If the yes votes win on Question Two, local governments could temporarily adjust property taxes after a disaster.

It would require enabling legislation to spell out exactly how taxing authorities are to provide relief after a disaster.


Question Three

“Shall the Act be approved which grants a state-wide exemption from all ad valorem taxes for certain equipment used by timber producers in the production or harvest of timber?”

Under current state law, family-owned farms are exempt from ad valorem tax on a lot of their equipment.

Andres Villegas of the Georgia Forestry Association said timber producers want voters to tell the state yes, timber producers should have the same tax exemptions for heavy equipment that farmers have.

“This is really important for us,” Villegas said.  “In Georgia, we plant between 200 and 300 million trees a year.  We also harvest a lot of trees to make sure we’re keeping our forests healthy. For all of that equipment that we use in that process, this is going to help us make sure that we keep that industry healthy.”


Question Four

“Shall the Act be approved which expands a state-wide exemption from ad valorem taxes for agricultural equipment and certain farm products held by certain entities to include entities comprising two or more family-owned farm entities, and which adds dairy products and unfertilized eggs of poultry as qualified farm products with respect to such exemption?”

Like the previous question, this is about ad valorem tax exemption. Currently, family-owned farms are exempt from the tax on a lot of their equipment.

But Jake Tench of the Georgia Agribusiness Council said that exemption ends if they merge with another family-owned farm.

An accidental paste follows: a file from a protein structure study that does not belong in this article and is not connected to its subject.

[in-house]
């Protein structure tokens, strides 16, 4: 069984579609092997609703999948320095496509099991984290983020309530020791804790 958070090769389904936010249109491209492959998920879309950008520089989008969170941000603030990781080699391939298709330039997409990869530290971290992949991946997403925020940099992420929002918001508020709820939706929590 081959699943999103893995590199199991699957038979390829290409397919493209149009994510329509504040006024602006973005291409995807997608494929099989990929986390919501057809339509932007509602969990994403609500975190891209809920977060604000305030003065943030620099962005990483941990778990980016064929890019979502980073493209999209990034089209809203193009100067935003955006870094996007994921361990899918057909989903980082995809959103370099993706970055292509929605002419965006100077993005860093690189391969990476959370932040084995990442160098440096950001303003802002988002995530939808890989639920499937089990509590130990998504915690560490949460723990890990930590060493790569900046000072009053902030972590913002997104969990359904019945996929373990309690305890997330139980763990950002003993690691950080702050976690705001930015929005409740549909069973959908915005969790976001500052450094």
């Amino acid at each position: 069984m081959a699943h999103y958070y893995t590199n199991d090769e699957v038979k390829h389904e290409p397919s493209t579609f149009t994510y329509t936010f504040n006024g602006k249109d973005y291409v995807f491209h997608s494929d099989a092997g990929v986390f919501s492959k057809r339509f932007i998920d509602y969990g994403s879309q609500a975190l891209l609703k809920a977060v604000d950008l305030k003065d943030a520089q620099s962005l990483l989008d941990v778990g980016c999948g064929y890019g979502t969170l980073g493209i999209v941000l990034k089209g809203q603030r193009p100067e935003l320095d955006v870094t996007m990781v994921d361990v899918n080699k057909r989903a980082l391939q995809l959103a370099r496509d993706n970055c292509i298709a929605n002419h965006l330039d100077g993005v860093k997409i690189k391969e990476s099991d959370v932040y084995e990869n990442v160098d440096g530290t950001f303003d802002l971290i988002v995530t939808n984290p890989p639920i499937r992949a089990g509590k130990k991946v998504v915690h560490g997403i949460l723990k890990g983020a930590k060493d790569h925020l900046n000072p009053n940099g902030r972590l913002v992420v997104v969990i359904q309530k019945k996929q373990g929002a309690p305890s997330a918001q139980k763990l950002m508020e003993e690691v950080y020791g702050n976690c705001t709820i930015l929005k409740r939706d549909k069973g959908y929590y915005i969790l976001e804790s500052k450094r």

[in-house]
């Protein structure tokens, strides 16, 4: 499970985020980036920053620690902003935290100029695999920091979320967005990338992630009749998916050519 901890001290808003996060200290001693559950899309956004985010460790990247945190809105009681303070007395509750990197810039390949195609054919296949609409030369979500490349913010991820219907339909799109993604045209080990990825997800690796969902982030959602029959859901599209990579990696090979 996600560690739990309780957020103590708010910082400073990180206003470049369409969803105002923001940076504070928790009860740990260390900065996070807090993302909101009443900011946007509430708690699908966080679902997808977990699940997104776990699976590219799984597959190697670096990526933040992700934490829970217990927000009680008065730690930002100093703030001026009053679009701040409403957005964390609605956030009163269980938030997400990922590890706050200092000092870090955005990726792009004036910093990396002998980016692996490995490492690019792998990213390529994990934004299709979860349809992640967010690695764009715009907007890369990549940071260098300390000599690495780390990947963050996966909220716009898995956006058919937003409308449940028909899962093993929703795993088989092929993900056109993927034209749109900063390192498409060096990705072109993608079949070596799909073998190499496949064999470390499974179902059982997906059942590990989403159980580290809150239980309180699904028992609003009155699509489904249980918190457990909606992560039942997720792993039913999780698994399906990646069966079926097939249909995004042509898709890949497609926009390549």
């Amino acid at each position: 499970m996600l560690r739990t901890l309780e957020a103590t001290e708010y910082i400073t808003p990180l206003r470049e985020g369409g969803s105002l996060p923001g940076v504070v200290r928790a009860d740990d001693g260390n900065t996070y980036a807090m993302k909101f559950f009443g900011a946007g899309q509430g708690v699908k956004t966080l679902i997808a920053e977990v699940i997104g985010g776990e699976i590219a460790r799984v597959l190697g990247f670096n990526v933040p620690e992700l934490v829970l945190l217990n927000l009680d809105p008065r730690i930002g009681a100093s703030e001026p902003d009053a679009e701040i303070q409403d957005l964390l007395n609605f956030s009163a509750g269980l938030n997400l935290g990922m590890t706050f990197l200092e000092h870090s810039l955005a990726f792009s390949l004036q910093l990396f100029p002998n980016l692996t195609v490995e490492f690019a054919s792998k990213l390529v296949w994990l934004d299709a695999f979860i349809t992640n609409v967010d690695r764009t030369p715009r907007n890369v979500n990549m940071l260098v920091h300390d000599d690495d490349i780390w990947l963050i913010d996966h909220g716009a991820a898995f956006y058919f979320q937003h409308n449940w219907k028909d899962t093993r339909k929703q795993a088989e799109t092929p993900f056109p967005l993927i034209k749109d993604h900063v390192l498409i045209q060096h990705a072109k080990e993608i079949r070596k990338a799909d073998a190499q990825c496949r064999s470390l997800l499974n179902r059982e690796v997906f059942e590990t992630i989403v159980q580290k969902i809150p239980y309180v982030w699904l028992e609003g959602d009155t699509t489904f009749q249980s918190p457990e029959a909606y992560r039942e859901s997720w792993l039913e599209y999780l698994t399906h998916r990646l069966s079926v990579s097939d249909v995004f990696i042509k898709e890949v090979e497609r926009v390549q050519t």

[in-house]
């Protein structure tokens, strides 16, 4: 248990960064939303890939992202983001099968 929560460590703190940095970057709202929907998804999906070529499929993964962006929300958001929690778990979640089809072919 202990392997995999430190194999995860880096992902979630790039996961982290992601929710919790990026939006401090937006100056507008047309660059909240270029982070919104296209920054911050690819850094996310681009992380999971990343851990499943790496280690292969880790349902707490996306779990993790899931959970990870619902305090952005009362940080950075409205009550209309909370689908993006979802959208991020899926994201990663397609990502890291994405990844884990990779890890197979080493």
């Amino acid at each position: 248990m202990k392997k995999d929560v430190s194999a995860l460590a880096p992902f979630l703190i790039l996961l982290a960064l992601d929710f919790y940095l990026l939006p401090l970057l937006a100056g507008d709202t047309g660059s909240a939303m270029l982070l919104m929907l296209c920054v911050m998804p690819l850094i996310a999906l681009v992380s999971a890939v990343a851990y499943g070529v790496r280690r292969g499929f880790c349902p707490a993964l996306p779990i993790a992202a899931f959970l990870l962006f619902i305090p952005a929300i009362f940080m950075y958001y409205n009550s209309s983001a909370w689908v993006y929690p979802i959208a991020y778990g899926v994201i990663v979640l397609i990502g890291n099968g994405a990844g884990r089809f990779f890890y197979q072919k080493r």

“And a lot of it is existing farms that cannot justify a new million-dollar cotton-picker or combine or whatever it might be,” Tench said.  “So they will be able to go in and partner with another family farm and buy that piece of equipment together so that they can still operate in today’s economy.”

Vote yes on Question Four if you believe farms should get the tax break on machinery they share.


What are the budget implications?

Lawmakers approved all of this year’s constitutional amendments and referenda overwhelmingly — but not with much study on their financial implications.

The Georgia Budget and Policy Institute’s Danny Kanso said it’s especially hard to justify tax exemptions, potentially costing state and local governments millions of dollars, without a thorough estimate of the costs and benefits.

“There’s a provision that actually does require what’s called a Fiscal Note, where the experts down at the General Assembly who work for the state would provide their best good faith estimate of the cost of that program,” Kanso said.  “And that just wasn’t done in this case, unfortunately.  So voters aren’t going to have all of the information that they would need.”

Regardless of how much they know about these questions before they cast their ballots, Georgia voters will have the final say on all of them on Election Day, Nov. 8.